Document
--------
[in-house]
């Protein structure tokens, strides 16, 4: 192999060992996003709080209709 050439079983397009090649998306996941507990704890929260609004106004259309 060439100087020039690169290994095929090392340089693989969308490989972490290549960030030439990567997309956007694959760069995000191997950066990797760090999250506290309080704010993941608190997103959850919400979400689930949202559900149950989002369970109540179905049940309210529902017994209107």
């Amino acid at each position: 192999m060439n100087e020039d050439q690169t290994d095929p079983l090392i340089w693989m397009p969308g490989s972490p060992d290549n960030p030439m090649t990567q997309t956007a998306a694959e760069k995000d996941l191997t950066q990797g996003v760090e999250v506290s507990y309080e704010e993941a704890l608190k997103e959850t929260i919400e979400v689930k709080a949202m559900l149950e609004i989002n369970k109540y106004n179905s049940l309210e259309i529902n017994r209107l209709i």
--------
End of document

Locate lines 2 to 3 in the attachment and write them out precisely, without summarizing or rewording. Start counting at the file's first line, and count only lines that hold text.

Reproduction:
């Protein structure tokens, strides 16, 4: 192999060992996003709080209709 050439079983397009090649998306996941507990704890929260609004106004259309 060439100087020039690169290994095929090392340089693989969308490989972490290549960030030439990567997309956007694959760069995000191997950066990797760090999250506290309080704010993941608190997103959850919400979400689930949202559900149950989002369970109540179905049940309210529902017994209107």
């Amino acid at each position: 192999m060439n100087e020039d050439q690169t290994d095929p079983l090392i340089w693989m397009p969308g490989s972490p060992d290549n960030p030439m090649t990567q997309t956007a998306a694959e760069k995000d996941l191997t950066q990797g996003v760090e999250v506290s507990y309080e704010e993941a704890l608190k997103e959850t929260i919400e979400v689930k709080a949202m559900l149950e609004i989002n369970k109540y106004n179905s049940l309210e259309i529902n017994r209107l209709i």